Jelly with memory – predicting the leveling of com-mercial paints

Press Release December 2017 /

An innovative measurement and evaluation process developed by Fraunhofer IPA means that for the first time, the properties of any paint can be used to predict its levelling behavior. By using this procedure when developing a paint, the development time can be reduced by 15% on aver-age and EUR 150,000 worth of development costs can be saved.

© Fraunhofer IPA
The new procedure enables the flow outcome to be quickly predicted from a paint’s properties, in an automated way and without the need for wasteful paint sample tests

The waviness of a coated film represents an important criterion in visual assessment of the coat quality. Improper levelling can lead to a wavy surface displaying an »orange peel« appearance after drying. Ac-cording to figures from the German Paint and Ink Industries Association (Verband der deutschen Lack- und Druckfarbenindustrie), the annual market sales of high quality paints amount to approximately EUR 1.5bn in Germany alone.

Rheological behavior varies during the levelling process

Of all paint characteristics, rheological behavior has the biggest influence on the levelling process. Most industrial uses require paint to be thin enough to be easy to apply, but thick enough that the resulting coat will not run off inclined surfaces. In order to strike a balance between these opposing characteristics, the majority of industrial paints have very complex rheological behavior with shear-sensitive and time-sensitive viscoelastic properties. The rheological properties of paint can progressively change during the flow process, from thin and watery to a gel-like substance. As the flowing coat of paint is able to »remember« the previ-ous strong shear during application, the rheological properties change, gradually, not suddenly. We call these »memory fluids«.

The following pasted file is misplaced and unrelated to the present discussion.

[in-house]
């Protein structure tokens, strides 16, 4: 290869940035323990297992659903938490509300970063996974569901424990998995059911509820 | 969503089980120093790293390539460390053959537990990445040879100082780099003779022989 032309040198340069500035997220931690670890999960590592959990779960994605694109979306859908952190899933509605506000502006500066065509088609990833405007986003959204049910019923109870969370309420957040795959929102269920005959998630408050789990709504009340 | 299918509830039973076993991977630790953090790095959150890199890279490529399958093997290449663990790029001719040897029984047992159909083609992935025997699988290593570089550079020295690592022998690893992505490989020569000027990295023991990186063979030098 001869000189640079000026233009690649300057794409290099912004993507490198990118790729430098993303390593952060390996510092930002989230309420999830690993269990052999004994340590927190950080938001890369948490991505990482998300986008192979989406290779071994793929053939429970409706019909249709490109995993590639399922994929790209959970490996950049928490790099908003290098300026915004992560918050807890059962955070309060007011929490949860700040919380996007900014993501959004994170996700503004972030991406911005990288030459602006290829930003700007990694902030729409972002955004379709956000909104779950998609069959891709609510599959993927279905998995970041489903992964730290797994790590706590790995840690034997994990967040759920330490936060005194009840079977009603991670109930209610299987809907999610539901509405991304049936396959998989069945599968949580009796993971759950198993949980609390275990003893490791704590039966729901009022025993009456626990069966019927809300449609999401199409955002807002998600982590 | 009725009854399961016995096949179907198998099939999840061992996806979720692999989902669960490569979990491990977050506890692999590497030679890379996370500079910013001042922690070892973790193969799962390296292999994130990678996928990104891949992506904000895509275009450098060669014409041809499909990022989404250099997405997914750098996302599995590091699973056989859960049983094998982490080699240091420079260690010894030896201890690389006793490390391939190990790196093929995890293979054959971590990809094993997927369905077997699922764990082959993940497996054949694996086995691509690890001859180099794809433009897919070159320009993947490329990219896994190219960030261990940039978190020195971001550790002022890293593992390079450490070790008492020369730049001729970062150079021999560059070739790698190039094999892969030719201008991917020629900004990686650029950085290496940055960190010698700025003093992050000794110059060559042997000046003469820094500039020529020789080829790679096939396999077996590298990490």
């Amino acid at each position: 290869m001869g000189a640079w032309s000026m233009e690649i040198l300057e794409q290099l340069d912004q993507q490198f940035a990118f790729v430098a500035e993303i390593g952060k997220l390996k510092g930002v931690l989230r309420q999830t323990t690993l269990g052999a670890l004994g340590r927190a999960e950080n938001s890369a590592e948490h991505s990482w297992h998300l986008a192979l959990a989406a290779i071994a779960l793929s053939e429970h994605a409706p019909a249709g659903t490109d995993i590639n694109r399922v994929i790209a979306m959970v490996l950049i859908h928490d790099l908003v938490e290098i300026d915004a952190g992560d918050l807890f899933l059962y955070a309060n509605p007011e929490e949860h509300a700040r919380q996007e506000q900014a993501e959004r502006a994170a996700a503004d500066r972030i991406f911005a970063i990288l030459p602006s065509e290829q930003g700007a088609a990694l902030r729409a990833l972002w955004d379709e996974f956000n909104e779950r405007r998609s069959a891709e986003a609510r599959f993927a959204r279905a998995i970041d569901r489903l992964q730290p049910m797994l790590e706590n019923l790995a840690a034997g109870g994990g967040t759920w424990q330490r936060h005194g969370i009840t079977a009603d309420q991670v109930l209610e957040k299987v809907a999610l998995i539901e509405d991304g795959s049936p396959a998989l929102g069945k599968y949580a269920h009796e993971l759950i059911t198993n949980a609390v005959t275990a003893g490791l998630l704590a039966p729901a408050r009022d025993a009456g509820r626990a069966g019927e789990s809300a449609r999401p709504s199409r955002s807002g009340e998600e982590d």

Levelling predictions for all paints using their properties

The usual industry methods for measuring rheological behavior do not provide any data that can be used to judge in advance how paint with complex rheological behavior will act. The innovative measurement and evaluation process developed by Fraunhofer IPA means that for the first time, the properties of any paint can be used to predict how fast and how completely it will level. The rheological properties can be meas-ured and translated into a levelling prediction.

Competitive edge for paint development

The levelling process is of particular importance for paint manufacturers, who must optimize the rheological behavior of their paints during paint development. The new procedure expedites paint development by reducing the need for testing samples of paint, and raw materials that will influence the levelling process can be applied in a more targeted way. While the general practice up until now has been to test paint samples, with half a day’s wait before the paint manufacturer can obtain a levelling outcome, this time can be shortened to just 15 minutes with the new procedure.

Developer Fabian Seeler explains: »From our own experience in paint recipe development, we consider that the total development time of a paint can be shortened by 15%. For an average development time of three years, this means saving 5.4 months, which represents a time advantage that could signify a huge competitive advantage when introducing new car colors, for instance.« According to an example calcula-tion carried out by Fraunhofer IPA, additional costs averaging EUR 150,000 per paint development could be saved by reducing the need for painting test samples. Fraunhofer IPA will initially offer paint char-acterization using the new procedure as a service. In the second phase, the plan is to also distribute the measurement and evaluation software directly to customers.

Specific ways to make recipe development easier:


  • Automatically predict differences in rheological behavior between different recipe variants without painting test samples.
  • Levelling outcomes obtained from painted samples can be corroborated using the rheological charac-teristics, which are measured in an innovative way.
  • It is possible to derive the rheological properties to achieve a desired surface structure – the levelling process for short and long wavelengths can be tuned in a disered way!
  • The new procedure has a higher reproducibility than testing painted samples.
  • It is possible to analyze how thixotropic behavior and influence the levelling process – and control them e.g. by use of rheological agents or solvent composition.